What the left has to learn from cults

Published on 2024-01-14

A few leading clarifications:

  • The word "cult" and the fact that it has such a negative connotation makes it a great tool to villainize people for having alternative religious beliefs
  • Cults, in the usual sense, are really dangerous organizations that hurt lots of people
  • I am, in fact, going to be talking about the kind of cult that hurts a lot of people. Bare with me

I want to critique what I may dare to call the leftist user experience.

There's this guy named Ian Danskin who runs a YouTube channel I follow called Innuendo Studios that does a series called "The Alt Right Playbook," where he tries to dissect the way the right does rhetoric online, particularly in a post-Gamergate era.

About four years ago he did a talk for Solidarity Lowell:

Endnote 4: How the Alt-Right is Like an Abusive Relationship (live)

There's a lot to be said about how the alt-right is like an abusive relationship, but what interested me a lot more about his talk is if you take away the "isolation, engulfment and pain," then cults don't sound all that bad. In fact, it is the function of a cult to provide desperate people with a community they have otherwise been deprived of.

Those are generally the targets of cults: desperate people. And those seem to be the targets of the alt-right as well: lonely, often but not always white, often but not always male people who are suffering under late capitalism and whose problems could plausibly be scapegoated as minorities.

The goal of alt-right recruiters is to sell these suffering people a vision of the future; to give them hope that things can get better.

Once they're sold, you involve them in a community. You give them friends. You give them something to do--some way to contribute to the mission.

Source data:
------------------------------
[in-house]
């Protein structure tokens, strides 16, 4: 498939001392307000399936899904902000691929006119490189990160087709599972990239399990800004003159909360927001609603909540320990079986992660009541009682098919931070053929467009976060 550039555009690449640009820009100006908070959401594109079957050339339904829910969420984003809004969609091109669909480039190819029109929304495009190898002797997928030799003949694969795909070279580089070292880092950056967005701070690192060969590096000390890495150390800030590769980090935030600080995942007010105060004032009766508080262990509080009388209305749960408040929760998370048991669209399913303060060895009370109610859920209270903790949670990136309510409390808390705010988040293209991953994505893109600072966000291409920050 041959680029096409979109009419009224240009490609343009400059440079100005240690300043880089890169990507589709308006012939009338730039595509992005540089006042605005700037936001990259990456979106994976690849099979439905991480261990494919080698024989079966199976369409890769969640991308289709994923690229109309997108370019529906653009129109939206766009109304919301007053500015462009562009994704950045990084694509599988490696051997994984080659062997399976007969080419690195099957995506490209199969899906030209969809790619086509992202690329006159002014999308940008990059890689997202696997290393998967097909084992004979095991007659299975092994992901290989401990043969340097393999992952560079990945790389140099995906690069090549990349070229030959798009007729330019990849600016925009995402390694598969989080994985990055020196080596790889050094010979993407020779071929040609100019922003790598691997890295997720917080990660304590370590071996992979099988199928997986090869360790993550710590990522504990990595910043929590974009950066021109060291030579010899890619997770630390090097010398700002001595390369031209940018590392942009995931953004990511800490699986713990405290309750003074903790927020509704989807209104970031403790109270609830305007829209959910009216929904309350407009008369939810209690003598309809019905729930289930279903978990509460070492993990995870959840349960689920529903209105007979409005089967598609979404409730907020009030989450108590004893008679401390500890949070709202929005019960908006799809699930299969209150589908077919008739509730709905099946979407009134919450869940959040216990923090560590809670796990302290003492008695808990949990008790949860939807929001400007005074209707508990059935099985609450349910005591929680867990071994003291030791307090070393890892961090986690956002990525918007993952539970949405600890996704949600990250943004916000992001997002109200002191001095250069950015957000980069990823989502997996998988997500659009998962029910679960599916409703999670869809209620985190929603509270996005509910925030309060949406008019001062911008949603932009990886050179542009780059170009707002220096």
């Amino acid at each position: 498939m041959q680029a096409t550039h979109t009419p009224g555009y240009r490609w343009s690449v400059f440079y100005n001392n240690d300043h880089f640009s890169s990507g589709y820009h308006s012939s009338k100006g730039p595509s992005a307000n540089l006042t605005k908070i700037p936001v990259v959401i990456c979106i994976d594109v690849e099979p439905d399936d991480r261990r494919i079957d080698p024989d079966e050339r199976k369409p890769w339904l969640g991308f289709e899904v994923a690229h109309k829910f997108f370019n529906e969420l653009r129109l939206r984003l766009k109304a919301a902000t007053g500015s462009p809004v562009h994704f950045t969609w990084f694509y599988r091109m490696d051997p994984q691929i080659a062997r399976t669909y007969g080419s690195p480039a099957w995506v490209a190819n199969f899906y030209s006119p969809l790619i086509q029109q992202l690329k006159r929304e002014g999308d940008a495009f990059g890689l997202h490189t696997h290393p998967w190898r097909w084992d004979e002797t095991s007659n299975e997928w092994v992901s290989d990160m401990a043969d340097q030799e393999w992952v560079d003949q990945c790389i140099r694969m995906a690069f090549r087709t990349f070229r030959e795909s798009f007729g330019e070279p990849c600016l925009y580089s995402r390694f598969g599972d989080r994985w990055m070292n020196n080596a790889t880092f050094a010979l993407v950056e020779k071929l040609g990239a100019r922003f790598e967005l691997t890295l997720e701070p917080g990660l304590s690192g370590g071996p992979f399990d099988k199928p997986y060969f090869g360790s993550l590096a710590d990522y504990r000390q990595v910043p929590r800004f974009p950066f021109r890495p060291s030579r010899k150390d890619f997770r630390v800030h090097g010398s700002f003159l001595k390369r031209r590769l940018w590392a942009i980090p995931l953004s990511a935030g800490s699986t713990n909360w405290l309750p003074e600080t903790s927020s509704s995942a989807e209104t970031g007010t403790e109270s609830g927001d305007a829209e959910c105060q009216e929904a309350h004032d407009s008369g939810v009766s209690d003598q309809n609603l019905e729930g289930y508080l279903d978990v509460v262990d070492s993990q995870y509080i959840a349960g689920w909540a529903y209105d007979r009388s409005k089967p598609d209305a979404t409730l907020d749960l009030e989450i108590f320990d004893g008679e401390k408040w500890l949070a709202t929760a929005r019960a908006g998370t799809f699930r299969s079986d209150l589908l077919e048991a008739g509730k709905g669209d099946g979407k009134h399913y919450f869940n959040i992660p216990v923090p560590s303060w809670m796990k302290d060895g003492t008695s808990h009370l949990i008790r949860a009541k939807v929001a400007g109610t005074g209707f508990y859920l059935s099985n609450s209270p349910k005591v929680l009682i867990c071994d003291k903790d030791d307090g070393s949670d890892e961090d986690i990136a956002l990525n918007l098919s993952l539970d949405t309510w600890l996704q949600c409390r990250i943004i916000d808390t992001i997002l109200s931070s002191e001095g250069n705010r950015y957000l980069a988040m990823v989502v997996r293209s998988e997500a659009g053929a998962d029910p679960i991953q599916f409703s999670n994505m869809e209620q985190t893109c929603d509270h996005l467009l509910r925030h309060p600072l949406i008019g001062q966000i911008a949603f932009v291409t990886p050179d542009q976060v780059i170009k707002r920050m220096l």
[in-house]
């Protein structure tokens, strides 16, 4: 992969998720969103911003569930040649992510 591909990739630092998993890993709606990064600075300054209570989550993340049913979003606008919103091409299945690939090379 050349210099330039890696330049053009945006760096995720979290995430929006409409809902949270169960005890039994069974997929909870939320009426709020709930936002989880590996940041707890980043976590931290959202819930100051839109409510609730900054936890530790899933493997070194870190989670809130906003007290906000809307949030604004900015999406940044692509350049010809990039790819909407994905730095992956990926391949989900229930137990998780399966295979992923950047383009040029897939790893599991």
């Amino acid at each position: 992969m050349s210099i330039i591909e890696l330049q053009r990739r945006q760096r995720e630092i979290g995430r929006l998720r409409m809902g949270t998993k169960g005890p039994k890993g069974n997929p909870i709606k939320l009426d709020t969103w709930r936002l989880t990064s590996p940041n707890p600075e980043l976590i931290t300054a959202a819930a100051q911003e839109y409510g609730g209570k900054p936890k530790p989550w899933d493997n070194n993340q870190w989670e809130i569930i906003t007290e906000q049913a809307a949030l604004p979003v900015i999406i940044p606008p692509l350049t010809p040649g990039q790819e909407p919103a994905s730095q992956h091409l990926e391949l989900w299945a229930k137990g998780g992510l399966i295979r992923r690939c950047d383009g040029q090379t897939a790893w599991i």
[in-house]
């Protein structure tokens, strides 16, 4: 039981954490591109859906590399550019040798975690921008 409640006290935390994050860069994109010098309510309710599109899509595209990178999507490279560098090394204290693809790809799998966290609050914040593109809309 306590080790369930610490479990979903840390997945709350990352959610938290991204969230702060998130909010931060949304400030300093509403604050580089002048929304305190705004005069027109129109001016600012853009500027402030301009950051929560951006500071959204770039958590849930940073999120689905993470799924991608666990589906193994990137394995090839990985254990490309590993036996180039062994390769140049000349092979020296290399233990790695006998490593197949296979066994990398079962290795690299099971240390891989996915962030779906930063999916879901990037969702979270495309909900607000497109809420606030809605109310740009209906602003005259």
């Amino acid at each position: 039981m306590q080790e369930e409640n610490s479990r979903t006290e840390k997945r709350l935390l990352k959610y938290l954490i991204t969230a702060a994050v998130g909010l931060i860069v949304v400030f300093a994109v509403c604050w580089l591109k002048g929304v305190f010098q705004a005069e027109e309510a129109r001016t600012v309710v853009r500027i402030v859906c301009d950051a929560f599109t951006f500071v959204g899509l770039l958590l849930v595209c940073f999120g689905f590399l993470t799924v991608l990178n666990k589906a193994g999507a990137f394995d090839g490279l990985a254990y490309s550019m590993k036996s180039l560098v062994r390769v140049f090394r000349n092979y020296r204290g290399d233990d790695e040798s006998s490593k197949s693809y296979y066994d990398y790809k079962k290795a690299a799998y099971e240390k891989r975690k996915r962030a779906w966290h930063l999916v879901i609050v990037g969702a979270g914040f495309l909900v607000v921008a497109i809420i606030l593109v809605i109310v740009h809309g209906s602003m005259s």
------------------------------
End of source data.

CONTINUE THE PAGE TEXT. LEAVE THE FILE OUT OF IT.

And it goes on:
Of course, the "something to do" here is usually harassing marginalized women on the internet. These aren't good people, and we really shouldn't be giving them much sympathy. And, for what it's worth, the next steps are "isolation, engulfment and pain," so the story does not have a good ending, but perhaps strangely, I find the first part of this process very enticing, and on the face of it, it seems even stranger that it's not something we do at all on the left in my experience.

On the left, it seems there are people and there are actions. People see a post on Facebook or Instagram or Twitter about an action, and they go to participate. Who's behind the action is usually not clear--maybe it's some organization you've never heard of before. You do the action and then you go home. There is no community, there are no friends, and afterwards it seems there's nothing to do but wait until some other nebulous person takes it upon themselves to organize another action.

I feel like being a leftist could be a really fulfilling experience, but it usually isn't.

Having said all this, I'm realizing that I do know just enough history to have a pretty convincing argument for why this is the case: we did have those communities once upon a time, but then the CIA got really good at dismantling them. The lead example that comes to mind is the Black Panthers. So maybe the reason why being a leftist today feels so isolating to me is that there is this shared, generational trauma that keeps us from forming communities with strong foundations.